"I plunged down the hillside and into town, where a group of fourth-grade children waited for me in the library, freshly scrubbed, expectant. Should I be surprised that what usually happens did so? We began to talk about place, our living landscapes. And I showed them my little bag of prairie dirt from where I was born. Quite simply, we never got off the subject of place. Should I have been so surprised that these young children were so concerned with place, or with the lack of it, their displacement? Five children were foster children, disconnected from their homes. One little boy's house had burned down, everything gone. 'Photographs, too,' he said sadly. Another told me that he was moving the next day to place he'd never been. I turned and saw the librarian, tears coming down her face."

"'You know,' I said. 'Maybe I should take this bag of prairie dirt and toss it into my new yard. I'll never live on the prairie again. I live here now. The two places could mix together that way!' 'No!' cried a boy from the back. 'Maybe the prairie dirt will blow away!' And then a little girl raised her hand. 'I think you should put that prairie dirt in a glass bowl in your window so that when you write you can see it all the time. So you can always see what you knew first.'"

"When I left the library, I went home to write. What You Know First owes much to the children of the Jackson Street School: the ones who love place and will never leave it, the ones who lost everything and have to begin again. I hope for them life comes in circles, too."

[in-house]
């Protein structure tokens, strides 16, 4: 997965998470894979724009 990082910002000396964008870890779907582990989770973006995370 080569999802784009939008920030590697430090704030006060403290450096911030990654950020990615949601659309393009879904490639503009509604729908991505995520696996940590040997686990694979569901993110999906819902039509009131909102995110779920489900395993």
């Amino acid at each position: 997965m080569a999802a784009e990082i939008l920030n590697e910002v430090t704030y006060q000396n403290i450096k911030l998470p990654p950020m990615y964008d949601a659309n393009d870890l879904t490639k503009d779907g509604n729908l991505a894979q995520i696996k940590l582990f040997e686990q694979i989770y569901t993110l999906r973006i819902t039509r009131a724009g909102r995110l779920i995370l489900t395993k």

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Customer Reviews

4.7 out of 5 stars
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The story and the illustrations are beautiful.
Amazon Customer
We Love Patricia MacLachlan and Steven Kellogg too and this is a wonderful cause for the dedication of the book.
JeNeal M.
This book will appeal to children and parents alike and is highly recommended.
Meagan @ Blooming with Books

Most Helpful Customer Reviews

16 of 16 people found the following review helpful By C. Bennett on October 30, 2013
Format: Kindle Edition Verified Purchase
With the help of beautiful illustrations by Stephen Kellogg, MacLachlan has written both a touching (and subtle) tribute to the events that occurred in Newtown on December 14th, 2012, and a wonderful story that speaks to - and helps us all understand - loss in a more peaceful and loving way. Especially good for children, this is a great book to help ease the pain of any type of loss, not just a death.
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7 of 7 people found the following review helpful By Rochelle Cocke on November 5, 2013